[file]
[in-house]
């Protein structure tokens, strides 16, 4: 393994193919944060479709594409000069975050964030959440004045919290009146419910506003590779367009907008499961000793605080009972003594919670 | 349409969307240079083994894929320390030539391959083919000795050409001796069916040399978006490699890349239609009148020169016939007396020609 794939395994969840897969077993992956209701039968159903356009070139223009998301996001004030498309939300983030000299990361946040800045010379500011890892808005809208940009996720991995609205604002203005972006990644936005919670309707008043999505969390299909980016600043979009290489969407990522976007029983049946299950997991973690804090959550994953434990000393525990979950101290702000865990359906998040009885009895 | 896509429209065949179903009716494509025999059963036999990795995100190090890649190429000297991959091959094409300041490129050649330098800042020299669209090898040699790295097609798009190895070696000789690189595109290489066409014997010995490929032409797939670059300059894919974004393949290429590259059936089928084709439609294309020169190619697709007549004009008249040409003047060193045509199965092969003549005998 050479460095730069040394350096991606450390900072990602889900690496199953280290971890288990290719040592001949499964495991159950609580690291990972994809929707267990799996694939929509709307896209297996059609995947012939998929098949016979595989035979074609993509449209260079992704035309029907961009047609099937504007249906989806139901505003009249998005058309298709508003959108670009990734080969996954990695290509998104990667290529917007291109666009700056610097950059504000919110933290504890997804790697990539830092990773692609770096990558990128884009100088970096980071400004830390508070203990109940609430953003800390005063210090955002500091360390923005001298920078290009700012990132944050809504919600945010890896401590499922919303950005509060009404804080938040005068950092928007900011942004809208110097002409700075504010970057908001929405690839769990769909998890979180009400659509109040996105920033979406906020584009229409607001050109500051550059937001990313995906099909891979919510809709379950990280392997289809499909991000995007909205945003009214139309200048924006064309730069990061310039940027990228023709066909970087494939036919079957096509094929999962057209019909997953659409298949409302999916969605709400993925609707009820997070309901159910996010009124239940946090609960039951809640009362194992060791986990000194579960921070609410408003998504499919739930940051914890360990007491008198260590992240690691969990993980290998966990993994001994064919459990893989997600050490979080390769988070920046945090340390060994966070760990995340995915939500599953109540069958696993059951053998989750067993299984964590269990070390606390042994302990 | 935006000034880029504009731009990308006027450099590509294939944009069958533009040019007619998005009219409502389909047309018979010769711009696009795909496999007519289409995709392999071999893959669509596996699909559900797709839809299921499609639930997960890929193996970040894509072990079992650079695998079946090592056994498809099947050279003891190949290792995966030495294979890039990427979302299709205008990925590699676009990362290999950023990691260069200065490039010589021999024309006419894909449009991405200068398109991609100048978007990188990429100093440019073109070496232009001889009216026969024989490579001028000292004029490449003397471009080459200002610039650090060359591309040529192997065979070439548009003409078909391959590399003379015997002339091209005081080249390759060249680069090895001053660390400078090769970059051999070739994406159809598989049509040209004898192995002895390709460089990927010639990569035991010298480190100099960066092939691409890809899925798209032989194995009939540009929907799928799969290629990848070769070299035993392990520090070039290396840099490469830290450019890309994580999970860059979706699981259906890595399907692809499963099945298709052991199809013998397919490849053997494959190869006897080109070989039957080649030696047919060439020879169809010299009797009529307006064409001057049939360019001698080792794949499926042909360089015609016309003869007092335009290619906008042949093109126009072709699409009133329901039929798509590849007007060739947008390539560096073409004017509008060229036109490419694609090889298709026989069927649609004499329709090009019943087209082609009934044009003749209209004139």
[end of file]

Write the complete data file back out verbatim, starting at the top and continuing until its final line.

[in-house]
């Protein structure tokens, strides 16, 4: 393994193919944060479709594409000069975050964030959440004045919290009146419910506003590779367009907008499961000793605080009972003594919670 | 349409969307240079083994894929320390030539391959083919000795050409001796069916040399978006490699890349239609009148020169016939007396020609 794939395994969840897969077993992956209701039968159903356009070139223009998301996001004030498309939300983030000299990361946040800045010379500011890892808005809208940009996720991995609205604002203005972006990644936005919670309707008043999505969390299909980016600043979009290489969407990522976007029983049946299950997991973690804090959550994953434990000393525990979950101290702000865990359906998040009885009895 | 896509429209065949179903009716494509025999059963036999990795995100190090890649190429000297991959091959094409300041490129050649330098800042020299669209090898040699790295097609798009190895070696000789690189595109290489066409014997010995490929032409797939670059300059894919974004393949290429590259059936089928084709439609294309020169190619697709007549004009008249040409003047060193045509199965092969003549005998 050479460095730069040394350096991606450390900072990602889900690496199953280290971890288990290719040592001949499964495991159950609580690291990972994809929707267990799996694939929509709307896209297996059609995947012939998929098949016979595989035979074609993509449209260079992704035309029907961009047609099937504007249906989806139901505003009249998005058309298709508003959108670009990734080969996954990695290509998104990667290529917007291109666009700056610097950059504000919110933290504890997804790697990539830092990773692609770096990558990128884009100088970096980071400004830390508070203990109940609430953003800390005063210090955002500091360390923005001298920078290009700012990132944050809504919600945010890896401590499922919303950005509060009404804080938040005068950092928007900011942004809208110097002409700075504010970057908001929405690839769990769909998890979180009400659509109040996105920033979406906020584009229409607001050109500051550059937001990313995906099909891979919510809709379950990280392997289809499909991000995007909205945003009214139309200048924006064309730069990061310039940027990228023709066909970087494939036919079957096509094929999962057209019909997953659409298949409302999916969605709400993925609707009820997070309901159910996010009124239940946090609960039951809640009362194992060791986990000194579960921070609410408003998504499919739930940051914890360990007491008198260590992240690691969990993980290998966990993994001994064919459990893989997600050490979080390769988070920046945090340390060994966070760990995340995915939500599953109540069958696993059951053998989750067993299984964590269990070390606390042994302990 | 935006000034880029504009731009990308006027450099590509294939944009069958533009040019007619998005009219409502389909047309018979010769711009696009795909496999007519289409995709392999071999893959669509596996699909559900797709839809299921499609639930997960890929193996970040894509072990079992650079695998079946090592056994498809099947050279003891190949290792995966030495294979890039990427979302299709205008990925590699676009990362290999950023990691260069200065490039010589021999024309006419894909449009991405200068398109991609100048978007990188990429100093440019073109070496232009001889009216026969024989490579001028000292004029490449003397471009080459200002610039650090060359591309040529192997065979070439548009003409078909391959590399003379015997002339091209005081080249390759060249680069090895001053660390400078090769970059051999070739994406159809598989049509040209004898192995002895390709460089990927010639990569035991010298480190100099960066092939691409890809899925798209032989194995009939540009929907799928799969290629990848070769070299035993392990520090070039290396840099490469830290450019890309994580999970860059979706699981259906890595399907692809499963099945298709052991199809013998397919490849053997494959190869006897080109070989039957080649030696047919060439020879169809010299009797009529307006064409001057049939360019001698080792794949499926042909360089015609016309003869007092335009290619906008042949093109126009072709699409009133329901039929798509590849007007060739947008390539560096073409004017509008060229036109490419694609090889298709026989069927649609004499329709090009019943087209082609009934044009003749209209004139």